Is Atwood Oceanics' Stock Destined for Greatness?
Investors love stocks that consistently beat the Street without getting ahead of their fundamentals and risking a meltdown. The best stocks offer sustainable market-beating gains, with robust and improving financial metrics that support strong price growth. Does Atwood Oceanics fit the bill? Let's take a look at what its recent results tell us about its potential for future gains.
What we're looking for
The graphs you're about to see tell Atwood's story, and we'll be grading the quality of that story in several ways:
- Growth: Are profits, margins, and free cash flow all increasing?
- Valuation: Is share price growing in line with earnings per share?
- Opportunities: Is return on equity increasing while debt to equity declines?
- Dividends: Are dividends consistently growing in a sustainable way?
What the numbers tell you
Now, let's take a look at Atwood's key statistics:
Revenue growth > 30%
Improving profit margin
Free cash flow growth > Net income growth
(932.8%) vs. 16.8%
Stock growth (+ 15%) < EPS growth
37.6% vs. 14.6%
Improving return on equity
Declining debt to equity
How we got here and where we're going
This isn't a particularly compelling performance for Atwood, which dramatically underperforms oil services company Halliburton on these metrics. Halliburton earned five out of nine passing grades (owing to its dividend), while Atwood musters a mere two. In a more direct comparison, Atwood beats deepwater driller Transocean , which earned only one out of nine passing grades. Are offshore drilling specialists lousy investments in general, or is there something particular to the two we've just examined that makes them lousy?
One red flag for Atwood is the steep drop in free cash flow of recent years, one which isn't mirrored in Transocean's performance on this analysis. The problem with that comparison is that Atwood is much smaller than Transocean, with only 16 offshore rigs and a market cap about a sixth of Transocean's size. Only eight of those rigs were on the water last year, so there's clearly a lot of upside once the new rigs go into service, and the revenue streams of extra rigs could quickly reverse the cash flow bleed.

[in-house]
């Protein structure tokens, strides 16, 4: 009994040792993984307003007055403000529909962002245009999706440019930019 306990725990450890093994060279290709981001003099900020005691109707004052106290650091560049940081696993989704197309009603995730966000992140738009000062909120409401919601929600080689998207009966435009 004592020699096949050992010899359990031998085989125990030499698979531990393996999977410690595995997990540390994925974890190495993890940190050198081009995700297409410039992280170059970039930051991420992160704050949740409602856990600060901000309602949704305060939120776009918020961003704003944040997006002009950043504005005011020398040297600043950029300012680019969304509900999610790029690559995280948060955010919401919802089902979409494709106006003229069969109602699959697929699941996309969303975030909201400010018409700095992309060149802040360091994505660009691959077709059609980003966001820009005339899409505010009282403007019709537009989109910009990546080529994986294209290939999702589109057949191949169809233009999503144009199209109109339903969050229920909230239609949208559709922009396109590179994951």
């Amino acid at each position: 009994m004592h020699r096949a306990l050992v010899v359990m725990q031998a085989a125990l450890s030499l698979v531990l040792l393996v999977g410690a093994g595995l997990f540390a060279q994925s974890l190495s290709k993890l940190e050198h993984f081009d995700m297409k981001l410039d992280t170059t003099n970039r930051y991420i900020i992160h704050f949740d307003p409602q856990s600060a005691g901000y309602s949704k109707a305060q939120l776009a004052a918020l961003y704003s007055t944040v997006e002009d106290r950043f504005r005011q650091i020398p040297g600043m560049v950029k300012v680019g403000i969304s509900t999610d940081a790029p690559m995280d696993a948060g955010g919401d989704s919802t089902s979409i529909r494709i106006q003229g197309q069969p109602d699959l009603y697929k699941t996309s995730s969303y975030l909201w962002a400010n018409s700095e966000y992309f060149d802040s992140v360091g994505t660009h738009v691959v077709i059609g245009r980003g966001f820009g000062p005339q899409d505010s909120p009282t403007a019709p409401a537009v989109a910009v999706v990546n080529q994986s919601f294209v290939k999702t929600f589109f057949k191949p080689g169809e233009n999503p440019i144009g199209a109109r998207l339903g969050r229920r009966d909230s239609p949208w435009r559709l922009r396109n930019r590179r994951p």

Fool analyst Jason Moser points out that deepwater services spending will increase at almost 20% per year for some time, which is good news for Atwood as well as for Halliburton, which works with pretty much any rig it can find. Atwood will have to contend with an increasingly crowded offshore space that's gaining new rigs almost by the day. One downside to this stock is its lack of a dividend, which puts it at a disadvantage against many deepwater drilling peers -- particularly Seadrill , whose yield stands at 9%. Seadrill, like Transocean, is much larger than Atwood, and size does matter when it comes to massive projects of this nature. If the space gets oversaturated, it could wind up hurting Atwood more than its peers.
Putting the pieces together
Today, Atwood has few of the qualities that make up a great stock, but no stock is truly perfect. Digging deeper can help you uncover the answers you need to make a great buy -- or to stay away from a stock that's going nowhere.
If you're an energy investor on the lookout for new opportunities, then you should consider one of the more exciting plays in the space: Seadrill. To help you size up this stock, one of The Motley Fool's top Stock Advisor analysts has authored a premium research report on the company, covering everything from its strengths and weaknesses to what to expect going forward. Simply click here now to claim your copy and determine whether Seadrill deserves a place in your portfolio.
The article Is Atwood Oceanics' Stock Destined for Greatness? originally appeared on Fool.com.Fool contributor Alex Planes holds no financial position in any company mentioned here. Add him on Google+ or follow him on Twitter @TMFBiggles for more insight into markets, history, and technology.The Motley Fool recommends Atwood Oceanics, Halliburton, and Seadrill. It owns shares of Atwood Oceanics, Seadrill, and Transocean. Try any of our Foolish newsletter services free for 30 days. We Fools may not all hold the same opinions, but we all believe that considering a diverse range of insights makes us better investors. The Motley Fool has a disclosure policy.
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